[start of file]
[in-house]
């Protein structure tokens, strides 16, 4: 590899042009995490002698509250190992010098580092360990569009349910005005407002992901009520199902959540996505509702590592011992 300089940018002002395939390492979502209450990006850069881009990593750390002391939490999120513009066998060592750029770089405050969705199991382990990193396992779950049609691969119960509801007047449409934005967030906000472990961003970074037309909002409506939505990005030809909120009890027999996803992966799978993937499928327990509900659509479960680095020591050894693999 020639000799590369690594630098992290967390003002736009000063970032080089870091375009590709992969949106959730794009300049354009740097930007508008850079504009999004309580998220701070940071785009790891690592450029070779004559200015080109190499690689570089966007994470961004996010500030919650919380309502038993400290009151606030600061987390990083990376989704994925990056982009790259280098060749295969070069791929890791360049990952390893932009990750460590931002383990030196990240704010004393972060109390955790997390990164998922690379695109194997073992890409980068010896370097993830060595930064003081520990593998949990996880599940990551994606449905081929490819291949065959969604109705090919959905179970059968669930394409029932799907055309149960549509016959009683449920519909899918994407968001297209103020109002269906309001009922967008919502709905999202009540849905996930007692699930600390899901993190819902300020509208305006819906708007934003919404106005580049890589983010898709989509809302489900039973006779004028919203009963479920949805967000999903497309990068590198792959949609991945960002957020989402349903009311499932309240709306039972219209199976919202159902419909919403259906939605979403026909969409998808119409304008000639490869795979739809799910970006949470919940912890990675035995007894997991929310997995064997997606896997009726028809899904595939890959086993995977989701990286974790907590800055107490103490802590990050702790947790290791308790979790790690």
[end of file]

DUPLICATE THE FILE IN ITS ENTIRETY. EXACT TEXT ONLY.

[in-house]
């Protein structure tokens, strides 16, 4: 590899042009995490002698509250190992010098580092360990569009349910005005407002992901009520199902959540996505509702590592011992 300089940018002002395939390492979502209450990006850069881009990593750390002391939490999120513009066998060592750029770089405050969705199991382990990193396992779950049609691969119960509801007047449409934005967030906000472990961003970074037309909002409506939505990005030809909120009890027999996803992966799978993937499928327990509900659509479960680095020591050894693999 020639000799590369690594630098992290967390003002736009000063970032080089870091375009590709992969949106959730794009300049354009740097930007508008850079504009999004309580998220701070940071785009790891690592450029070779004559200015080109190499690689570089966007994470961004996010500030919650919380309502038993400290009151606030600061987390990083990376989704994925990056982009790259280098060749295969070069791929890791360049990952390893932009990750460590931002383990030196990240704010004393972060109390955790997390990164998922690379695109194997073992890409980068010896370097993830060595930064003081520990593998949990996880599940990551994606449905081929490819291949065959969604109705090919959905179970059968669930394409029932799907055309149960549509016959009683449920519909899918994407968001297209103020109002269906309001009922967008919502709905999202009540849905996930007692699930600390899901993190819902300020509208305006819906708007934003919404106005580049890589983010898709989509809302489900039973006779004028919203009963479920949805967000999903497309990068590198792959949609991945960002957020989402349903009311499932309240709306039972219209199976919202159902419909919403259906939605979403026909969409998808119409304008000639490869795979739809799910970006949470919940912890990675035995007894997991929310997995064997997606896997009726028809899904595939890959086993995977989701990286974790907590800055107490103490802590990050702790947790290791308790979790790690």